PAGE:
The Final Score – Lessons in Leadership

James Anthony Ellis
Editor, Legacy Magazine

The following is an excerpt from The Honor Book, found HERE.

Have you ever just gone straight to the box scores to see the statistics, or to the standings to see how your team is doing? Right? Cut to the chase, cut out the extra verbiage, the extraneous verbs and give us the highlights. That’s the first thing I learned as division coordinator of the San Diego Men’s Division from June 2009 to July 2011: men love stats. 

I – like many a man – look for that final W or L in the standings … the black and white results, the final score, the facts, the numbers, the bottom line. Not interested in a story or emotional ramblings, we want to simply know where we stand, and where our brother stands. This is vital when we learn about honor, as some men wish to debate and complain about a certain result in their life: being late, having a low-paying job, surviving a bad relationship. Yet, men aren’t as interested in the story as compared to what a man has made of his life – the actual barebones results. When we are at the end of our lives and we have our final stats – our headstones – the stories and excuses and debates will not matter. The legacy will be what it will be, and it will echo out what was truly accomplished in a lifetime.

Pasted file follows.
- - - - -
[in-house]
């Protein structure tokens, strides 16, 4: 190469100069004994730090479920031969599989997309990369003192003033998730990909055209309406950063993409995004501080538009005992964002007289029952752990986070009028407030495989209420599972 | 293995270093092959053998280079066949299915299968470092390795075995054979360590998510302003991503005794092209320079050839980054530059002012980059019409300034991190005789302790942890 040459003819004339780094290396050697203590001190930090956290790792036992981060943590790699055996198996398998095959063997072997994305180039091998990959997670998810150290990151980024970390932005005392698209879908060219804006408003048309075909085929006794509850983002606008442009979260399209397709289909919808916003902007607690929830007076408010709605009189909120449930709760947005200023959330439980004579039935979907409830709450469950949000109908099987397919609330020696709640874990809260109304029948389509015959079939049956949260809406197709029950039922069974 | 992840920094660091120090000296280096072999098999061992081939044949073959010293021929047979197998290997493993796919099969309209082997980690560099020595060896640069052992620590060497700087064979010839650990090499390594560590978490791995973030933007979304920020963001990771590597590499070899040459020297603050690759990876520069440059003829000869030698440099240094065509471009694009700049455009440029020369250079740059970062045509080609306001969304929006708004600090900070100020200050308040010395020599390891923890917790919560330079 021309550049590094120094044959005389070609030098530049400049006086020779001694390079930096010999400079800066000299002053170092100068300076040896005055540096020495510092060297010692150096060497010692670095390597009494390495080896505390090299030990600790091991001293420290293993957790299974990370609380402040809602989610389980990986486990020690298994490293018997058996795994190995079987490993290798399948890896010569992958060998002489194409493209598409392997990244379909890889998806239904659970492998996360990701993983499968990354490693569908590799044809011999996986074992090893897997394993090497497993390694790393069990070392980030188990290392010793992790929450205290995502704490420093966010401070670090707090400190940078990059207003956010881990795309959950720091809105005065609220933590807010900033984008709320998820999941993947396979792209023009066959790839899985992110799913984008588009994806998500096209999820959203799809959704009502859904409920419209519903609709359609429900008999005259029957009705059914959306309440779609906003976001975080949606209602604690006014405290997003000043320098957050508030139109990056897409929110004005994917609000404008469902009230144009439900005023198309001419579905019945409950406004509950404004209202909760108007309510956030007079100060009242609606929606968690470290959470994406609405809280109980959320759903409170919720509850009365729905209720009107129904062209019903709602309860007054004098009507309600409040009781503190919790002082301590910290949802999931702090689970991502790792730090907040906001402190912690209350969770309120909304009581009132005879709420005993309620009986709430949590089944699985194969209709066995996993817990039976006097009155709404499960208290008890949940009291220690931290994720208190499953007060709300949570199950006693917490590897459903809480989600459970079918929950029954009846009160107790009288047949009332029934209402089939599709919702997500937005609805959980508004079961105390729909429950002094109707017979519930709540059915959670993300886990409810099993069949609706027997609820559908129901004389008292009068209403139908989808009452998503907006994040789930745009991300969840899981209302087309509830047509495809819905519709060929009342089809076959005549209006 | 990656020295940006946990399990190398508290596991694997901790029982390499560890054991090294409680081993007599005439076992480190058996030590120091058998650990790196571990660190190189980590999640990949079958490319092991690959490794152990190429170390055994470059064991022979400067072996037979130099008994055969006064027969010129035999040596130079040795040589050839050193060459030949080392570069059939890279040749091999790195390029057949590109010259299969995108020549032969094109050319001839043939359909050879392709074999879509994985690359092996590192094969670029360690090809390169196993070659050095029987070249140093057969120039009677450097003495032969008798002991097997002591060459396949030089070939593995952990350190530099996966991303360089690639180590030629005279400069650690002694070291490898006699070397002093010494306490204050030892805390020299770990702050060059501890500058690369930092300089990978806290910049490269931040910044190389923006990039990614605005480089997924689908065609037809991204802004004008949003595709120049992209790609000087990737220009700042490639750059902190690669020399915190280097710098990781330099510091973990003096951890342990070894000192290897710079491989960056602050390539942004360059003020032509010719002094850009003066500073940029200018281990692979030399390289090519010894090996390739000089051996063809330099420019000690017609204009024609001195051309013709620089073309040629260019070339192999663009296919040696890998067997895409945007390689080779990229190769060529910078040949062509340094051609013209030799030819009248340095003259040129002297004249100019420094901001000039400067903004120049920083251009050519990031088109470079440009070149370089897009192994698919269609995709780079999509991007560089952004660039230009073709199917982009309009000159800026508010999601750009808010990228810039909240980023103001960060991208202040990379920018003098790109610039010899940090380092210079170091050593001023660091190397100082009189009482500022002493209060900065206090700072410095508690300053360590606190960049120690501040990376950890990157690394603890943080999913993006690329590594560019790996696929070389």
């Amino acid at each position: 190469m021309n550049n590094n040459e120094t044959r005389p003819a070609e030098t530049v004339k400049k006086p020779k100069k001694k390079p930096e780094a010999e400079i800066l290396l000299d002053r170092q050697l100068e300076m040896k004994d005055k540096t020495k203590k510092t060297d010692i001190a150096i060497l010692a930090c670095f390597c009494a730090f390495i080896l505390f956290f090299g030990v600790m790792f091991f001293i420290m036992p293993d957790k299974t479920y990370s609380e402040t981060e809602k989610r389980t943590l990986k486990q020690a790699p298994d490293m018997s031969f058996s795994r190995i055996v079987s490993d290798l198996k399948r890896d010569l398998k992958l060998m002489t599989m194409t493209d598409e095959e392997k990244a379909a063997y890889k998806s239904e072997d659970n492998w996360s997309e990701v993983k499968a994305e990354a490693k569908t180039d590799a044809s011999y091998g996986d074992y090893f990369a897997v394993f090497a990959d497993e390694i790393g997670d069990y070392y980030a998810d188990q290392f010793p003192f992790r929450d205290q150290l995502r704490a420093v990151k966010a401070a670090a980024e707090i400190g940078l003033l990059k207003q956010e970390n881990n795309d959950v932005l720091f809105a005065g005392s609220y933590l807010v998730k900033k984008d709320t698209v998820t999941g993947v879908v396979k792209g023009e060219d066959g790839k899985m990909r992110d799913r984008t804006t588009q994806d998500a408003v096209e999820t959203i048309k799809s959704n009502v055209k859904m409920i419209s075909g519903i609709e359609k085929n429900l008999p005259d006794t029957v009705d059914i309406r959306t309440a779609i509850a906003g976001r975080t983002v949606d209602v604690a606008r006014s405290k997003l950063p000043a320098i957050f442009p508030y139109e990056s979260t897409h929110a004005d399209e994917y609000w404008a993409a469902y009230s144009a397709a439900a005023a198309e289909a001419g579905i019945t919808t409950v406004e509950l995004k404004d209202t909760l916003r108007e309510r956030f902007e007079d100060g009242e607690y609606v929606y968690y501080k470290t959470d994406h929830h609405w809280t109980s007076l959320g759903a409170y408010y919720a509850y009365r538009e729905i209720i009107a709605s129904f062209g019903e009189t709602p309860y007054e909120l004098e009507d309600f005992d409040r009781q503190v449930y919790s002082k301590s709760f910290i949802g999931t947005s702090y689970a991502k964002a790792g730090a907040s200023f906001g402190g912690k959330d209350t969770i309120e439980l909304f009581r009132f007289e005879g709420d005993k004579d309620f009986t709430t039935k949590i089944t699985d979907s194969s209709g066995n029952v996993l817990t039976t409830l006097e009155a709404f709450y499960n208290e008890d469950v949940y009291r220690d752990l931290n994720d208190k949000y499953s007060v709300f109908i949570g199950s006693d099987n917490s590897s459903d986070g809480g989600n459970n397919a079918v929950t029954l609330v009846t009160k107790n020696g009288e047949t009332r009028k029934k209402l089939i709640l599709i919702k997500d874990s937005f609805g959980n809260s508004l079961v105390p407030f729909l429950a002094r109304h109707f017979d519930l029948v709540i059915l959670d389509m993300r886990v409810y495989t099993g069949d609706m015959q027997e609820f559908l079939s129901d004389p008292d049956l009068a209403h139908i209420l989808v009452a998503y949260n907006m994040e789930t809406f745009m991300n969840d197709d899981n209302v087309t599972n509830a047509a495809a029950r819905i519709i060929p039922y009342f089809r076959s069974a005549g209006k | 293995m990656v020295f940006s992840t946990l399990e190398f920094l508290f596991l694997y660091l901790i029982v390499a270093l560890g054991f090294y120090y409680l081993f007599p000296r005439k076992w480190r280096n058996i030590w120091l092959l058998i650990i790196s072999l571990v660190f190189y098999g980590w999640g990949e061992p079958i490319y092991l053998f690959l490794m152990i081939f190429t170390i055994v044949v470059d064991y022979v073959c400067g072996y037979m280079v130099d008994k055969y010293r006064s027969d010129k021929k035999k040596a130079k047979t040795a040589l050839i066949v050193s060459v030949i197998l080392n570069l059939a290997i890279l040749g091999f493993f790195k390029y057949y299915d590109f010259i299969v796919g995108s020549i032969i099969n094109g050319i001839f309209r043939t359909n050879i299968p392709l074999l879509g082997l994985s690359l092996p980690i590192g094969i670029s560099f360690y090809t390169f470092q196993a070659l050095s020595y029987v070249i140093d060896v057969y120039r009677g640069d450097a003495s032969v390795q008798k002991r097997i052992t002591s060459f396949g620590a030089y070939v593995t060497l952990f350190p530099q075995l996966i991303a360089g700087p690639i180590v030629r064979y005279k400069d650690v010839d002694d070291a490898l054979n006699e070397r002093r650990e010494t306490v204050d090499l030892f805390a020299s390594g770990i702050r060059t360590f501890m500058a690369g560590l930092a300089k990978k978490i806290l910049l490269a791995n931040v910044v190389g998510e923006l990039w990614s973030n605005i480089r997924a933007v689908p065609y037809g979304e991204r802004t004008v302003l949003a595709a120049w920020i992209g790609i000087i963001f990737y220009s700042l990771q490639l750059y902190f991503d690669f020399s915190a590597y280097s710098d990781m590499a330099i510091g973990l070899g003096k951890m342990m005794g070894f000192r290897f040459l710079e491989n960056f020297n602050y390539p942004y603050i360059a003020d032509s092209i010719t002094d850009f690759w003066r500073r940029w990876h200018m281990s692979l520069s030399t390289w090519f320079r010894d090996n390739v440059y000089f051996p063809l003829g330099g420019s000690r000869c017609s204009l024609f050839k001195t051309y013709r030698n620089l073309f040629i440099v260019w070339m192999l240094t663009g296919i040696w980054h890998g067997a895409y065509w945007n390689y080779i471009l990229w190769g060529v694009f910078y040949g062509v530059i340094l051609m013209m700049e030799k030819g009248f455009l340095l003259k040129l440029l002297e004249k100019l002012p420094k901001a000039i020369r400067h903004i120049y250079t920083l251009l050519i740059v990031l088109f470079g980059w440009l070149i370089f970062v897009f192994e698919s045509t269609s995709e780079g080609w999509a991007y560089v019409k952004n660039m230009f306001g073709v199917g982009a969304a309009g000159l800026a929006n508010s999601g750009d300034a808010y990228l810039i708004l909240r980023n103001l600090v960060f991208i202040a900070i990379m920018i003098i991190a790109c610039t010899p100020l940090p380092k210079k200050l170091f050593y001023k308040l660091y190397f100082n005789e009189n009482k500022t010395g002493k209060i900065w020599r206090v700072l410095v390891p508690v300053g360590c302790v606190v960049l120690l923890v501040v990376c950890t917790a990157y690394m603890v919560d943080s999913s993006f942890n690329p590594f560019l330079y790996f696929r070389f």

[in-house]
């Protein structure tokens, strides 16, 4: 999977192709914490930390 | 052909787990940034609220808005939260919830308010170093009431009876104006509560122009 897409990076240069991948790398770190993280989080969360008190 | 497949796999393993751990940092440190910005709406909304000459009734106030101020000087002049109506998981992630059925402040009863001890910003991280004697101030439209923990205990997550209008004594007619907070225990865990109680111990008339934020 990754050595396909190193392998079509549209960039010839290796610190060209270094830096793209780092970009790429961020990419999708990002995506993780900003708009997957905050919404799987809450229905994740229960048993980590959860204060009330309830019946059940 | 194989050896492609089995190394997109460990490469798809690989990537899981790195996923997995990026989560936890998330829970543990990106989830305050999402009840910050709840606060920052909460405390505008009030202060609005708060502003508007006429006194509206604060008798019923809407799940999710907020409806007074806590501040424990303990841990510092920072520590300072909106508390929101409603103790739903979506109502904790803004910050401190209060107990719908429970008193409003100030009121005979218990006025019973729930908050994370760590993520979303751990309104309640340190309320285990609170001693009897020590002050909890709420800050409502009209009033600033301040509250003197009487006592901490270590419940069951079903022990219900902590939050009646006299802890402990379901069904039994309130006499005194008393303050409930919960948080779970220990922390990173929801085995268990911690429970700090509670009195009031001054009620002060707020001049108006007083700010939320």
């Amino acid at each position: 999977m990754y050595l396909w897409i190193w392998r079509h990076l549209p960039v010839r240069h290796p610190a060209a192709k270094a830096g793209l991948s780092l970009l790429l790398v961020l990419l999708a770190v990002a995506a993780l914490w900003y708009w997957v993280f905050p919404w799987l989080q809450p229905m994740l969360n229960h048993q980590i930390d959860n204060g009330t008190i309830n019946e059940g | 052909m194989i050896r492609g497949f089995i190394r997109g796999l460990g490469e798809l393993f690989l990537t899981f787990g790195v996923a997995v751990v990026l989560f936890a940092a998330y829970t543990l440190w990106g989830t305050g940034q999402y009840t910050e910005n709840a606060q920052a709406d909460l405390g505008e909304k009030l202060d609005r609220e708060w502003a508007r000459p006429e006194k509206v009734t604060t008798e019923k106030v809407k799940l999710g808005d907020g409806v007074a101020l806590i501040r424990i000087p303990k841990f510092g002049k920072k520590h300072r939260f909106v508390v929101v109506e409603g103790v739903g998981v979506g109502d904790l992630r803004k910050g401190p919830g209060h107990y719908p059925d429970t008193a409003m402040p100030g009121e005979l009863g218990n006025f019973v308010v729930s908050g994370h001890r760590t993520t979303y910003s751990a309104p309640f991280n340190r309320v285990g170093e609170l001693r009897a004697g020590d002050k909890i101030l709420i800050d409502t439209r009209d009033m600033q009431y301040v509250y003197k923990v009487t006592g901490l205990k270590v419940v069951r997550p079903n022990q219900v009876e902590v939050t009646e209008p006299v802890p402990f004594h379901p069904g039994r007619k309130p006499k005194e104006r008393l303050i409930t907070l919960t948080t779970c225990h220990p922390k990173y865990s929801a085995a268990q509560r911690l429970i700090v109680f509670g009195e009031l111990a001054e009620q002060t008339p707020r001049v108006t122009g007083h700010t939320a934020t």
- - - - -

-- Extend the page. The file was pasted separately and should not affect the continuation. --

A friend of mine told a funny story of a tennis match she experienced with two coed couples. After a lengthy exchange on one intense point, the women stated, “what a great rally,” while the men wanted to know, “what’s the score?”

Therefore, stripped down, for your skimming pleasure, I give to you some pointers and lessons I learned as a leader in our Mentor Discover Inspire, bulletpoint-like:

  • You will learn the most while leading others. Just the mere reflection of your team will show you instantly how your leadership skills are showing up. Are the men following you? Are they in disarray? Can 10 men be aligned under your tutelage? Yes? No? Each step of the way, you will learn about who you are as a man and how you are as a leader, as you watch your men respond or react to you.
  • Men want to conquer something; they need to conquer something. They must reach a mountaintop, win the trophy, tap that ass. They may give you the impression they want it easier, but they truly want to be challenged so the climb up that mountain will be worthy of a celebration. Whether it’s a woman, a gig, a job, a country or the deepest part of the ocean, they want to explore and conquer.